30 Years Strong & Better Than Ever: String Cheese Incident Keeps Jamming

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Hall of Famers: String Cheese Incident played at Red Rocks Amphitheatre on July 14, 15 and 16, marking their 50th and 51st shows at the iconic venue. Photo by Doug Fondriest.

String Cheese Incident’s Michael Kang, Keith Moseley and Michael Travis were still wrapping their heads around the weekend of July 14-16 when they caught up with Pollstar. The jam band was hot on the heels of its (49th), 50th (and 51st) performance at Red Rocks Amphitheatre in Morrison, Colorado. 

During the conversation, the musicians reflected upon 30 years as a band and looked ahead, with their first studio album in six years, Lend Me A Hand, due out Sept. 8.  

SCI’s upcoming itinerary includes select dates on Willie Nelson’s “Outlaw Music Festival” tour in September and three nights at Stubb’s Waller Creek Amphitheater in Austin, Texas, Nov. 2-4.

Along with Kang (guitar, mandolin, violin, vocals), Moseley (bass, vocals) and Travis (drums, vocals), the group features Jason Hann (percussion, programming), Kyle Hollingsworth (keys, vocals) and Bill Nershi (guitar, vocals). Based on reports submitted to Pollstar Boxoffice since 1999, the band has sold an average of 4,575 tickets per show with an average gross of $178,163.
Pollstar: How does it feel to hit two major milestones with 30 years as a band and 50 shows at Red Rocks?

Keith Moseley:We’re super proud of that. It’s been a long, amazing ride. In some ways, the best part is I feel like we’re at the top of our game right now. We’re writing the best tunes we’ve ever written and are playing really well together, putting out the best product we’ve ever done.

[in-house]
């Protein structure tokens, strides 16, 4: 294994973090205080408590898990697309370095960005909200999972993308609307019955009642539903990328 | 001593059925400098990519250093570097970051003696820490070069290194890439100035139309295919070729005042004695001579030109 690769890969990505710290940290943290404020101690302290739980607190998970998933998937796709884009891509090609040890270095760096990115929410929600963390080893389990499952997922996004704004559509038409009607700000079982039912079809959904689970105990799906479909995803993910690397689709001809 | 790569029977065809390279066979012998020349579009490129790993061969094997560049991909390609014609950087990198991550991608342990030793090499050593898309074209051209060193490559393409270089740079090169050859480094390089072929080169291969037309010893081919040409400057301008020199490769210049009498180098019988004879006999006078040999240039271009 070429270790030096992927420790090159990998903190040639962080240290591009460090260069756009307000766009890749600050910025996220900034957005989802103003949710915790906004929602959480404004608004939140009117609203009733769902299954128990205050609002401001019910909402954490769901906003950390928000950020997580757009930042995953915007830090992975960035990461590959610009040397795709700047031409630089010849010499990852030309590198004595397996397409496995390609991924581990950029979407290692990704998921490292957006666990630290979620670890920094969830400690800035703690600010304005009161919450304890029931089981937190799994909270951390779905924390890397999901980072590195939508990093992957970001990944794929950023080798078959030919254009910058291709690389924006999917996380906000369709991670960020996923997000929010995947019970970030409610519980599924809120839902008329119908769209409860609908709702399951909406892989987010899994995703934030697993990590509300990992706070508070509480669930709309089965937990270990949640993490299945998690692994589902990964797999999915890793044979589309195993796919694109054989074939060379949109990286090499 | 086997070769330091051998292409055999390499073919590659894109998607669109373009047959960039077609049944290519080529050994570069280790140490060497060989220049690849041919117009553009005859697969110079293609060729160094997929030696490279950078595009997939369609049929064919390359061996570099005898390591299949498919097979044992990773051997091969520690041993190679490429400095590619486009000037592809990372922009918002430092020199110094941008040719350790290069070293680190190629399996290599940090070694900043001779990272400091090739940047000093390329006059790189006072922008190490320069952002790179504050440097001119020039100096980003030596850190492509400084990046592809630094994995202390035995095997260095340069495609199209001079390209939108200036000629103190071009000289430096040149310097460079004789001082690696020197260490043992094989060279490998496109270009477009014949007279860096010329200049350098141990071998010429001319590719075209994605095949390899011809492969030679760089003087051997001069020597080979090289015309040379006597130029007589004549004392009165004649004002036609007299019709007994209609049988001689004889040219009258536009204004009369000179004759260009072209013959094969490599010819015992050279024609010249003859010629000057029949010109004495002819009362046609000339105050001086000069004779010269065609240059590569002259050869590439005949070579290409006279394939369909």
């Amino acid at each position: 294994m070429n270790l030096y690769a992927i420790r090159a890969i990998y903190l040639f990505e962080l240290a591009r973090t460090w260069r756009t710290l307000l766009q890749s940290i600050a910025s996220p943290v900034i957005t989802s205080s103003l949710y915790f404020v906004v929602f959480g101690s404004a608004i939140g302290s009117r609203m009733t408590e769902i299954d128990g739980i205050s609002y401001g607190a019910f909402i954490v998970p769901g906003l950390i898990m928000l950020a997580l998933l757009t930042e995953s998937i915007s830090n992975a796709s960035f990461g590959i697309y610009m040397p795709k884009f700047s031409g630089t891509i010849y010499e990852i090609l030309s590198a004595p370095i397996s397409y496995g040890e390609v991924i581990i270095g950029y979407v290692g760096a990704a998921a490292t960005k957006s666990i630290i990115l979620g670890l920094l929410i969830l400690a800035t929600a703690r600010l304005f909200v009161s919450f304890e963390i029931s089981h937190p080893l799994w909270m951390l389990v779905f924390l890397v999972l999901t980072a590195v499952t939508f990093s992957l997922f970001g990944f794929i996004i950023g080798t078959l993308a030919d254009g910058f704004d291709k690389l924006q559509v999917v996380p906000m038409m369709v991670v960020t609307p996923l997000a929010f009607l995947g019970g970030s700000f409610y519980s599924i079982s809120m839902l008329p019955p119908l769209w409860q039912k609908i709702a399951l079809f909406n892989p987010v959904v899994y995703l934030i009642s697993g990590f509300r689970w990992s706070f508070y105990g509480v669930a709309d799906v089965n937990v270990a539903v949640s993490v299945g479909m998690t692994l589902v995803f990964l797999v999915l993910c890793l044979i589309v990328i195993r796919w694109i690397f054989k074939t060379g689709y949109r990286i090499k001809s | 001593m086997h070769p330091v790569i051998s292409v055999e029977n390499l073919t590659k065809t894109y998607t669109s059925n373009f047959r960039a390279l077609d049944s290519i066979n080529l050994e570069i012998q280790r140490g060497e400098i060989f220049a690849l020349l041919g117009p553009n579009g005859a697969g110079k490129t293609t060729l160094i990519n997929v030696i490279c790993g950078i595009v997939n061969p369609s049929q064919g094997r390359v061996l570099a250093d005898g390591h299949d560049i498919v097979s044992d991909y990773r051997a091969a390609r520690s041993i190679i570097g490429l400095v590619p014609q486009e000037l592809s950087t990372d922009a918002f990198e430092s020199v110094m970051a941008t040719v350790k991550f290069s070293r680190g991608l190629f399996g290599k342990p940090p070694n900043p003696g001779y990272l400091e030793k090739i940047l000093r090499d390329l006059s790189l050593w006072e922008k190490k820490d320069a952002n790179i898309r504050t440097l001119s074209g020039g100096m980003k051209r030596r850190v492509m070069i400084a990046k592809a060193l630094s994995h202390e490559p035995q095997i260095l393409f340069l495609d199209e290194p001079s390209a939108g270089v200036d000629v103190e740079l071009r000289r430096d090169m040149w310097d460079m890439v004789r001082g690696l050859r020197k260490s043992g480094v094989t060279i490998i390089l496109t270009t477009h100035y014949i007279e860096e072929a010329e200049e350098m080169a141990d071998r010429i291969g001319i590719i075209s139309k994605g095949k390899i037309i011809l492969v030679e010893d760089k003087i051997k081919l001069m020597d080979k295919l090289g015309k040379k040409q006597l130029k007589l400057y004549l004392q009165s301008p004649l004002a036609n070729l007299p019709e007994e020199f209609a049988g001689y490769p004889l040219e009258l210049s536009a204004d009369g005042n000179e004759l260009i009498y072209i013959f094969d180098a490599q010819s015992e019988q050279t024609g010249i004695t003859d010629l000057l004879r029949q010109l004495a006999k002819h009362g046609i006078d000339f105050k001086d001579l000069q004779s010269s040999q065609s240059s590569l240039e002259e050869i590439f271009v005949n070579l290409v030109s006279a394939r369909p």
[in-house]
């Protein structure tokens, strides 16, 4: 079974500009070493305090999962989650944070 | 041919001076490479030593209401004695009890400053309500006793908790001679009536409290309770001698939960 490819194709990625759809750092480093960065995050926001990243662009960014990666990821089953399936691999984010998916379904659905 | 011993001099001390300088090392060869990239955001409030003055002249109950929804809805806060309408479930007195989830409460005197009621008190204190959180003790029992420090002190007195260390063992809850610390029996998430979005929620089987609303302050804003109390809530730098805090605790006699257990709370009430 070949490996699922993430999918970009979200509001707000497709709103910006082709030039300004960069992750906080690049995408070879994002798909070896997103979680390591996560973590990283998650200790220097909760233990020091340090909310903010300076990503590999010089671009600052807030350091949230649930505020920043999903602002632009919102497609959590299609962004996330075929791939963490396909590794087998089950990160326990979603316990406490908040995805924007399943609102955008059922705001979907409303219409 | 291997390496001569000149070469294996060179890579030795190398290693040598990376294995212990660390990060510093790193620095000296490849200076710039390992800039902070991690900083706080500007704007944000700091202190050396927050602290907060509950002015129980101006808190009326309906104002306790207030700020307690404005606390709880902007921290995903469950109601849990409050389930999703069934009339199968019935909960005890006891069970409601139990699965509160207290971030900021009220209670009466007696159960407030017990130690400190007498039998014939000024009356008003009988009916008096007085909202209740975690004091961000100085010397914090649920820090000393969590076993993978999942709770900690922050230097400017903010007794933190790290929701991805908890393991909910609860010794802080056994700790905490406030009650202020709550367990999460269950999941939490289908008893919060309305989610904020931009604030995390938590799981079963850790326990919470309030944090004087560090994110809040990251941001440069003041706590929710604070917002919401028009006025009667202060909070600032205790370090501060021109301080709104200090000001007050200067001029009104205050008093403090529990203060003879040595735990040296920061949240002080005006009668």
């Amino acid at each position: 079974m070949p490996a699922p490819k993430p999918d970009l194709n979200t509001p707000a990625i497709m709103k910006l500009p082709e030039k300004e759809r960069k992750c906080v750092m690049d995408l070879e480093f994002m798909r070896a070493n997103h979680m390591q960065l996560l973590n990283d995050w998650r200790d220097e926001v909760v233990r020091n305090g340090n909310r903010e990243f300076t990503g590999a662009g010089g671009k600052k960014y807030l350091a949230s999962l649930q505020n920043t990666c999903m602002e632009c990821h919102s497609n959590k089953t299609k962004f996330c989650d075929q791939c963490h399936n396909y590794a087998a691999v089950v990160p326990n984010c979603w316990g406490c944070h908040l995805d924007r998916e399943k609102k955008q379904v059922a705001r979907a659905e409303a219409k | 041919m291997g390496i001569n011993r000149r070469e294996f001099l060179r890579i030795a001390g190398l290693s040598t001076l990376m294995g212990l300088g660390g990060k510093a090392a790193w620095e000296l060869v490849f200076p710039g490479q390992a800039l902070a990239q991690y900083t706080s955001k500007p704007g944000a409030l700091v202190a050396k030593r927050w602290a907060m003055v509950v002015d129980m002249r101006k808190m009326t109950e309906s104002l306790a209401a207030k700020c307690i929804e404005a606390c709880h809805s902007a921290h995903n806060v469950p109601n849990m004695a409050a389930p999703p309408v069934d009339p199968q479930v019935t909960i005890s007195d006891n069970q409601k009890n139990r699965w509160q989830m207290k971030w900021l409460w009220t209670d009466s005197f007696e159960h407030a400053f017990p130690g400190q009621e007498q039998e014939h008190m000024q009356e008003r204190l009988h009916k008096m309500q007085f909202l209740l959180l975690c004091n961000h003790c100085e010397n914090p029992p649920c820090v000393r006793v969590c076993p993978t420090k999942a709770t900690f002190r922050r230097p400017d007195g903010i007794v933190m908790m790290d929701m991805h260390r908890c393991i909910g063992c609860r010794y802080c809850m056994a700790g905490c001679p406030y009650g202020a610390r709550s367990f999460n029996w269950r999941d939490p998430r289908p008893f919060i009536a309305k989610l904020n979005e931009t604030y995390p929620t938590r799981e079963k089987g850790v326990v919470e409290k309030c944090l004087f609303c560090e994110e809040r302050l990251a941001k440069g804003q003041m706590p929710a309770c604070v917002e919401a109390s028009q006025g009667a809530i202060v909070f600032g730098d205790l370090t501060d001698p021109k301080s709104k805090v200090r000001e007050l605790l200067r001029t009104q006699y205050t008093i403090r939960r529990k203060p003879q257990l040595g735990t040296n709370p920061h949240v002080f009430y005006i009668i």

The sum of the parts is greater than any individual’s input. This String Cheese Incident thing we’ve created is a really powerful movement. It’s all about the community that we create. The weekend here in Colorado really emphasized that again for me. We host these events that bring an amazing collective of people together to celebrate life and each other. It’s become bigger than us. 

How has the band evolved over the years?

Michael Travis: We started as a kinda bluegrass band with some calypso songs. Then we started changing that, getting a drum kit and playing rock ’n’ roll, then funk, then jazz. Trying to just reach as far as we could. … Since we all came from such different backgrounds, it always ended up rich and challenging to learn stuff the other band members were throwing out.

Throughout the years, SCI has formed a partnership with festivals like Electric Forest and Suwannee Hulaween, and you’ve had your own ticketing platform.

Travis: We started with a go-getter, adventurous spirit which helped influence everything. We’re all very independent that way. We picked a really smart management team that we knew could fulfill visions and we always thought to do it in the rugged individualistic way that’s kinda like the Colorado ski bum thing in a lot of ways. 

What can you share about the new album?

Travis: It’s probably the highlight of our songwriting prowess as far as straight quality of songs. So, in that way, it will be a breath of fresh air for anybody who thought we were led astray by being too weird or electronic, ’cause we did go into an era where we had a lot of fun programming. … This is the total opposite of that. It’s a folk-rock album.

Moseley: [Producer Brad Cook] did a fantastic job in bringing out a real emotive quality. It feels like a living room experience with the band, and we couldn’t be more proud of it.

Experimenting with a multitude of different genres, how do you tailor those sets to your audience?

Moseley: For Electric Forest, we lean into the electronic side more, as the festival is booked that way. Then, on the Willie tour coming up, we’ll be playing a shorter time slot to a different segment of the fanbase. So we’ll lean harder into our bluegrass and Americana roots; a lot of the tunes from the new album.

What are you looking forward to about Willie’s tour?
Michael Kang:
The reason why we’re doing this kind of tour, which we generally don’t do, is we ultimately wanted to hang out with him and be a part of his 90th birthday. It’s going to be totally different for us. We’ll play a 60-minute set and then hang out, watch Willie, watch the other bands who we’ve crossed paths with, but never had the chance to do multiple dates with.